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    ENGL 328 - Modern American Writers (3 credits)


    (Prereq: ENGL 101  and ENGL 102  with a grade of ‘C’ or better, or ENGL 205 ) A study of the works of American writers in the first half of the Twentieth Century.
  
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    ENGL 329 - Autobiographies, Journals, and Memoirs (3 credits)


    (Prereq: ENGL 101  and ENGL 102  with a grade of ‘C’ or better, or ENGL 205 ) A study of selected Eighteenth-, Nineteenth-, and Twentieth-Century autobiographical writing in English. Students read selected Eighteenth- and Nineteenth-Century autobiographies, journals, and memoirs and explore the ways in which recent writers (in particular women and minorities) have challenged and revised the conventions of this genre. Students are required to produce some autobiographical writing.
  
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    ENGL 330 - Realism and Naturalism (3 credits)


    (Prereq: ENGL 101 , ENGL 102 /ENGL 211  and one other 200 level ENGL class) A course that offers an intensive study of the historical phenomenon of literary realism and naturalism as it emerged in nineteenth-century France literature and its subsequent development in and influence on British and American Literature and drama.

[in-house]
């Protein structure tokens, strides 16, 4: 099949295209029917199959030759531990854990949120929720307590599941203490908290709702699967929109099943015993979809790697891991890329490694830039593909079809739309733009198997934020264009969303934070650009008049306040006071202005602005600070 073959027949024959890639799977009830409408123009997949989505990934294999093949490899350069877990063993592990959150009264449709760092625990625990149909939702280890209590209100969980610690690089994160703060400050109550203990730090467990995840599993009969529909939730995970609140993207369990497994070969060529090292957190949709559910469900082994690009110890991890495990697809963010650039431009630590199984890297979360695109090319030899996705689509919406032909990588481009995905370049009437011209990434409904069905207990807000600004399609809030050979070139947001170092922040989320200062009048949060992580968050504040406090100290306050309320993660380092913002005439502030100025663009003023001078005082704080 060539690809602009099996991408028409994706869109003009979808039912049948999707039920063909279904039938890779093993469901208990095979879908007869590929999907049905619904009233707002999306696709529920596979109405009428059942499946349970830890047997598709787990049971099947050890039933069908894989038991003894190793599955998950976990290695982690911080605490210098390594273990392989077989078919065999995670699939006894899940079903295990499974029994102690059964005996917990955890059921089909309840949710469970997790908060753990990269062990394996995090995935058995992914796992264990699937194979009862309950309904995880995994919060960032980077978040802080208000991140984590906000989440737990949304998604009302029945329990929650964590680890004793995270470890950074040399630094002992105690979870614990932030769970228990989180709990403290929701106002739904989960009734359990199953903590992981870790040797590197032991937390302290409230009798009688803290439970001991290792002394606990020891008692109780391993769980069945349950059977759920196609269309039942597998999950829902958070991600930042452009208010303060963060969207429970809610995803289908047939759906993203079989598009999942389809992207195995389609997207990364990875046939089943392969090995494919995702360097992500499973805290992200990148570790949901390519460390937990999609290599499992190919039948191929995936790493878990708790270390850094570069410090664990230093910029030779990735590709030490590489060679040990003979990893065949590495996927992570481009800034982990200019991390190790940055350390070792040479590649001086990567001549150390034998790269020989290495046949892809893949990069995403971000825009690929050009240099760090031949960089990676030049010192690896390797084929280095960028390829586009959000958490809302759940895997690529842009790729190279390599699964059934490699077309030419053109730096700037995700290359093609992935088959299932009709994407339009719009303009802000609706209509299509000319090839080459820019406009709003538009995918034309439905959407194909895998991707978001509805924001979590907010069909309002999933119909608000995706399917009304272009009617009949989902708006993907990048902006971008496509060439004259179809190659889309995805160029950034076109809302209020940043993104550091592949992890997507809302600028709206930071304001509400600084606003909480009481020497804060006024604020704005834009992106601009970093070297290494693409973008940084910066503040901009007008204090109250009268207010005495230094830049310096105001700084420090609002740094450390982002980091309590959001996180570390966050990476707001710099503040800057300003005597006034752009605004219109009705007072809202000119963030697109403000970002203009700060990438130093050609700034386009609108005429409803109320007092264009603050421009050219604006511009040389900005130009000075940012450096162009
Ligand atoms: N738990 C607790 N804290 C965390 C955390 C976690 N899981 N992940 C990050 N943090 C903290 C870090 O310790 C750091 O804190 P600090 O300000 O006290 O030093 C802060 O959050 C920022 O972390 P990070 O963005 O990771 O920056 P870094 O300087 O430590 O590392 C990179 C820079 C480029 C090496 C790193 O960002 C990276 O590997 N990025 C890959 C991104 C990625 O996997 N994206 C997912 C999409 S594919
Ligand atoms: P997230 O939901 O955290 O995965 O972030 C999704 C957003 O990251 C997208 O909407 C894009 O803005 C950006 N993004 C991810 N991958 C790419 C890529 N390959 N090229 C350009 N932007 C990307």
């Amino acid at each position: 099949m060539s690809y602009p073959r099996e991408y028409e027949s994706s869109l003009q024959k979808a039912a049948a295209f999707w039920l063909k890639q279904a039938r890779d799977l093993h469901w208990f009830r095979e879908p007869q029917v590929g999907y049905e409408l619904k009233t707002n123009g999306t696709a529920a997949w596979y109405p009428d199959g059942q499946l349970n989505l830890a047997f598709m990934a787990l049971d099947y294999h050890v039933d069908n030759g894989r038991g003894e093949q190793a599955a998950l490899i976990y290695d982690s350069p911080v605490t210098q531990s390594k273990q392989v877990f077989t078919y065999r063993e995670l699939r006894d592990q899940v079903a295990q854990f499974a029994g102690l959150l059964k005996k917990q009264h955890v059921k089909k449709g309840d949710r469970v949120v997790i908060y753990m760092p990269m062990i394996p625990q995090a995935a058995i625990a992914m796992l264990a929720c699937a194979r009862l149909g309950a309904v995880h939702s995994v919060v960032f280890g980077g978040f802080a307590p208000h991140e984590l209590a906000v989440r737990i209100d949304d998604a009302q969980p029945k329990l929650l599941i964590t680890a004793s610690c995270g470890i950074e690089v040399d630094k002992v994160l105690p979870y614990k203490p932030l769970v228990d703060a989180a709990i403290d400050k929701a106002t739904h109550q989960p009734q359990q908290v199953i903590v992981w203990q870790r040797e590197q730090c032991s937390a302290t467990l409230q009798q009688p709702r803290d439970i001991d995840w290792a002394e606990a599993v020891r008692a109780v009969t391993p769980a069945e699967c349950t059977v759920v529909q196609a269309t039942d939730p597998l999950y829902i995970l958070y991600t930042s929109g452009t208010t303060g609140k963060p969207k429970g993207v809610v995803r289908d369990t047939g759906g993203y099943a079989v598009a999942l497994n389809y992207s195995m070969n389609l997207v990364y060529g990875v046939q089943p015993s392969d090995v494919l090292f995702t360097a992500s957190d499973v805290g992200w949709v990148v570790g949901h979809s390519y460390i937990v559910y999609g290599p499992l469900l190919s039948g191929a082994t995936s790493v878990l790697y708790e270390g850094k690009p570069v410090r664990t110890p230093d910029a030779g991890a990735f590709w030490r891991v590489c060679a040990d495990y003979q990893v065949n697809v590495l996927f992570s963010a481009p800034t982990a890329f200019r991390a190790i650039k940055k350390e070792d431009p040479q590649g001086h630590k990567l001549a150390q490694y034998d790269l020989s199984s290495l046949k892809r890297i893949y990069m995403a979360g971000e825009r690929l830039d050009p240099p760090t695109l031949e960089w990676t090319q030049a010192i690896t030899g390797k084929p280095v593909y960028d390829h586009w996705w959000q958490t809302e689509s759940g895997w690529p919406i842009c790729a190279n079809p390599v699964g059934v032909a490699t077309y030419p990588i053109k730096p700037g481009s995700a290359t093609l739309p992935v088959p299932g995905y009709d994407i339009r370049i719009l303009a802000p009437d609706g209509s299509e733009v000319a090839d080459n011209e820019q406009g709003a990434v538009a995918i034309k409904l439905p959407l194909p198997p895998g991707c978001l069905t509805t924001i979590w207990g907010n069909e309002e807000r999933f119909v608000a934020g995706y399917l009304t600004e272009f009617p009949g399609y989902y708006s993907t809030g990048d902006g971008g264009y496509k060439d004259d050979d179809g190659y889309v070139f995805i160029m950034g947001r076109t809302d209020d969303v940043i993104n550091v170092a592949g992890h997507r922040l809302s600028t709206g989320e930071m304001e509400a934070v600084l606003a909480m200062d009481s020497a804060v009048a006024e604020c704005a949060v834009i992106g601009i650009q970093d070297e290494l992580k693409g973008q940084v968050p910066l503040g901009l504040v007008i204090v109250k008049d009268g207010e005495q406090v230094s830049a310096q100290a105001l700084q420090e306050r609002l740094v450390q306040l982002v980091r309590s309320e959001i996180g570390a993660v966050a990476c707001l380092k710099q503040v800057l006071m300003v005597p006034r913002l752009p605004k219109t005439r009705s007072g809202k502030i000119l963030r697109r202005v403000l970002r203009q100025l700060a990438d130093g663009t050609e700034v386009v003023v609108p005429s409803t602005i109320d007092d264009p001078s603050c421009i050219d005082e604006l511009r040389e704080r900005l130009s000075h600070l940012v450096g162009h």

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    ENGL 331 - Perspectives on Visual and New Media Studies (3 credits)


    This course develops students’ knowledge of a wide range of new media, digital, and visual texts that are critically analyzed within particular social, historical, political, theoretical, popular, and/or aesthetic contexts. Through various overlapping forms of representation (textual, digital, aural, visual), students explore recurring themes of new media and visual culture. The course features interactive and diverse approaches to assessment, from traditional papers to digital collaborations that show student engagement with visual and new media texts or performances and their literary/cultural contexts. F, S, Su.
  
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    ENGL 332 - Perspectives on American Literature and Culture (3 credits)